Boston Paints a Pretty Picture at Co|So

Located on the popular Newbury Street and in the historic Copley Square, Co|So is proud to be based in Boston. With its art, culture, and picturesque scenery, it is no wonder that many of our Boston-based artists tend to find artistic inspiration from the city itself. From landscapes, to iconic figures, to abstract art, our two shows, “Small Works: Autumn Aura” and “Sense and Essence,” expertly capture Boston’s artistic lure.

Jim Connelly, CA, Beacon Hill Purple. Oil on paper, 11 x 8”

For “Small Works: Autumn Aura,” Copley Artist Jim Connelly painted two famous Boston neighborhoods: Beacon Hill and Fenway. In Beacon Hill Purple, Connelly paints those recognizable yet rare purple windows that can be found around Beacon Hill. By heightening the colors of the purple windows and the red brownstones, Connelly managed to perfectly portray the quirks and charms found on Beacon Hill.

Jim Connelly, CA, Big Papi Thank You. Oil on paper, 8 x 6”

What could be more quintessentially Boston than attending a Red Sox game? Jim Connelly’s Big Papi Thank You (sold), is a salute to the former Red Sox player, David Ortiz (nicknamed “Big Papi”), whose No. 34 jersey was retired this past summer. Connelly’s oil painting does not merely show Big Papi’s banner draped alongside Fenway Stadium, but it shows Boston’s gratitude and pride for him as an exceptional Red Sox player.

Thomas Darsney, Museum Series – MFA Boston. Oil on canvas, 16 x 12”

Boston is also known for its art museums—particularly the MFA, which displays a wide variety of artists, styles, and genres. In his painting, Museum Series – MFA Boston, Thomas Darsney focuses his attention on the Bust of Jules Dalou and its curious onlooker. In this moment, Darsney captures the contemplative atmosphere that the MFA—and all art—fosters.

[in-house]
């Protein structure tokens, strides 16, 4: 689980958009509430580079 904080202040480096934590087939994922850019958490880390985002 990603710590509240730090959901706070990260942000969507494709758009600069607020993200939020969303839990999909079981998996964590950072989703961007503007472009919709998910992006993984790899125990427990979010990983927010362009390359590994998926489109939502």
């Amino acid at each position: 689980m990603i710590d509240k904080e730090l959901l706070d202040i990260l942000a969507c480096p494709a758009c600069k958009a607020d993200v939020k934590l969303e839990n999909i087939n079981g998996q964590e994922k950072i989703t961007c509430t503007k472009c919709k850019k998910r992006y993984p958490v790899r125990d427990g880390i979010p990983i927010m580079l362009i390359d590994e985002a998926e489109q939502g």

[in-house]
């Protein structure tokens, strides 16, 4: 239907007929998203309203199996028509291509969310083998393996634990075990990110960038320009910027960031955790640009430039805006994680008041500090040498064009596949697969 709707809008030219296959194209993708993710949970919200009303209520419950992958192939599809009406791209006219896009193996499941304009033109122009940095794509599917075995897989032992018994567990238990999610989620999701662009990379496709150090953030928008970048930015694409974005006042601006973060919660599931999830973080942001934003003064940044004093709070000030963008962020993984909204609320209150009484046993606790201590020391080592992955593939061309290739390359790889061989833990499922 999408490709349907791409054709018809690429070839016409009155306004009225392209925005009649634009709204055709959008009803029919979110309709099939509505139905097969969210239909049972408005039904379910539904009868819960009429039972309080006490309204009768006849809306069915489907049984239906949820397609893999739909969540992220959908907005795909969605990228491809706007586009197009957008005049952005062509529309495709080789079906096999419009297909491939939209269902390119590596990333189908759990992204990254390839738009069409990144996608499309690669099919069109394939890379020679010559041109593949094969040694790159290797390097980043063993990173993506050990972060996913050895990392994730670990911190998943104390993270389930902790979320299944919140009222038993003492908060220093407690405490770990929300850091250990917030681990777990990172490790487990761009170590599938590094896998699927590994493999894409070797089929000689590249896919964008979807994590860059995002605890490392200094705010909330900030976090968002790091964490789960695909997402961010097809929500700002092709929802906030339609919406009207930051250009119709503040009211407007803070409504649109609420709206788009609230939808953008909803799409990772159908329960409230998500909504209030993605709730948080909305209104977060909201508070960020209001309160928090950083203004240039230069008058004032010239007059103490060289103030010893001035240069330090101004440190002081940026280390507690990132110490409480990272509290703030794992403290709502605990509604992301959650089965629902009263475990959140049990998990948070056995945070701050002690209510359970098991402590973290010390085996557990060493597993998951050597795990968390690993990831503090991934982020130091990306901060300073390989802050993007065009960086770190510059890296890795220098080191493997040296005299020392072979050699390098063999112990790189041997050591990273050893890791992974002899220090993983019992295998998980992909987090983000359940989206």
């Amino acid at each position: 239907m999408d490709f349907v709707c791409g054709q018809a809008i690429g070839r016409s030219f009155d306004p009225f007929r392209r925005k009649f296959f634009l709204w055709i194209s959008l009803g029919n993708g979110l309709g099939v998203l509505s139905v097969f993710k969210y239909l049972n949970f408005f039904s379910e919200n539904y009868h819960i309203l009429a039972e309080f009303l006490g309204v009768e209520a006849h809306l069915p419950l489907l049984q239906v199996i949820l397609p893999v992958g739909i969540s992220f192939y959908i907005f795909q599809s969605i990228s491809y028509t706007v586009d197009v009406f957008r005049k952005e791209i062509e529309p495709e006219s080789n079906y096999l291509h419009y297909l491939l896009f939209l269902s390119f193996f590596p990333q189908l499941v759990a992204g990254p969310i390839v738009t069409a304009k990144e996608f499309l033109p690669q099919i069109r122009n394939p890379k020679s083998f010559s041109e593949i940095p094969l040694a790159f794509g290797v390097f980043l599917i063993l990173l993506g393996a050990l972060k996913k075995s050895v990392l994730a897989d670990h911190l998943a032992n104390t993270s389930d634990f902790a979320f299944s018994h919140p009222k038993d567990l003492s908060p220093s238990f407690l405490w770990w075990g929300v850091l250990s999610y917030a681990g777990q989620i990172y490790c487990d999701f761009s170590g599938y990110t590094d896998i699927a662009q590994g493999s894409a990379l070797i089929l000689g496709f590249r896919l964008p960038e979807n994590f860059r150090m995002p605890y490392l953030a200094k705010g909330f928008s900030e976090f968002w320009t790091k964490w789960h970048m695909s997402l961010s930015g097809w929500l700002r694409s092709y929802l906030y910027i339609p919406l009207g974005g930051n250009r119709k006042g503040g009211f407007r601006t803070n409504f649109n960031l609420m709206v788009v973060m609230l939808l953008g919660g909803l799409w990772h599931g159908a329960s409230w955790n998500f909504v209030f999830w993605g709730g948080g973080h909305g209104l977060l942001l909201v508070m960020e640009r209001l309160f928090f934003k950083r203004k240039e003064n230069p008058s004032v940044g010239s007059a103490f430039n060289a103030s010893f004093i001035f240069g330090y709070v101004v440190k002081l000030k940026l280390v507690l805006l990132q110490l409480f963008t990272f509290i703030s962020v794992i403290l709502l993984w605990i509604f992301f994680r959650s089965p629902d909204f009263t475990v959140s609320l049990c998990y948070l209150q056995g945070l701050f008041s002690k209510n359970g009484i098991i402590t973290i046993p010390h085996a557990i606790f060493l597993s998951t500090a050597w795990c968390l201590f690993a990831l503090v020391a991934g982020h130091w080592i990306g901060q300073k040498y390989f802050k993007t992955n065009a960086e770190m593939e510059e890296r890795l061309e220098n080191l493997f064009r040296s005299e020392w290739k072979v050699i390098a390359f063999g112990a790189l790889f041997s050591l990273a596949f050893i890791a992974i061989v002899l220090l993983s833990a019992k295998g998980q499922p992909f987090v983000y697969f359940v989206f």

Dianne Panarelli Miller, CM, Falling Leaves. Oil, 9 x 12.”

The single-most painted Boston landscape in our small works show is the Boston Public Garden. Falling Leaves by Dianne Panarelli Miller, Autumn Light Public Garden by Gary Tucker, and Boston Public Garden by Kristin Stashenko showcase different points of view and styles from each artist. While Gary Tucker and Dianne Panarelli Miller both emphasize the autumnal season in their pieces, Gary Tucker’s watercolor takes neutral colors and an empty Public Garden Footbridge to give off a deep sense of mystery and solitude. This is in contrast to Dianne Panarelli Miller’s light, multicolored landscape, which exudes a welcoming atmosphere.

Gary Tucker, Autumn Light Public Garden. Watercolor, 13 x 15”

Like Gary Tucker’s watercolor, Kristin Stashenko’s Boston Public Garden also shows a scene at the Public Garden Footbridge. But Stashenko’s painting takes place at dusk as people casually walk across the bridge, which is magnificently framed by the Boston city skyline.

Kristin Stashenko, Boston Public Garden. Acrylic, 14 x 14”

Todd Montanaro’s two paintings, Carson Beach Pavilion and Union Church give attention to South Boston and the South End. Carson Beach, located in South Boston, bustles with activity as it attracts many beach-goers every summer. But in his piece devoted to the seaside landscape, Montanaro paints a calm and quiet scene during low tide.

Todd Montanaro, Carson Beach Pavilion. Oil on canvas, 6 x 8”

In Union Church, Montanaro paints the church’s façade in an alluring, heavenly light. This church, located in the South End, has a long history dating back to 1796 when a group of African-Americans began a faith community on Beacon Hill. Since then, Union Church has moved locations repeatedly, but has continued its legacy of social justice.

Todd Montanaro, Union Church. Oil on canvas, 6 x 8”

Gary Tucker chose another famous Boston scene for his watercolor, Autumn Light Kenmore Square (sold). Painted in a wash of blues, this famous street center appears to take place during a light rainfall. Despite the damp weather, Tucker paints the well-known CITGO sign in a beacon of white light.

Gary Tucker, Autumn Light Kenmore Square. Watercolor, 13 x 15”

Not too far from Kenmore Square is Boston’s Back Bay Fens. Mary Hughes’ entire solo show, “Sense and Essence,” is devoted to depicting biological and man-made elements that can be found in this city park. Her abstract piece, Urban Wild, specifically touches on how the Back Bay Fens’ urban and natural landscape come together to make a cohesive whole.

Mary Hughes, CA, Urban Wild. Acrylic on canvas, 36 x 36”

Our artist members are wicked talented at painting Boston scenes. See these Boston-themed paintings up close and in person in “Autumn Aura,” on view through November 2nd, and in “Sense and Essence,” on view through October 5th.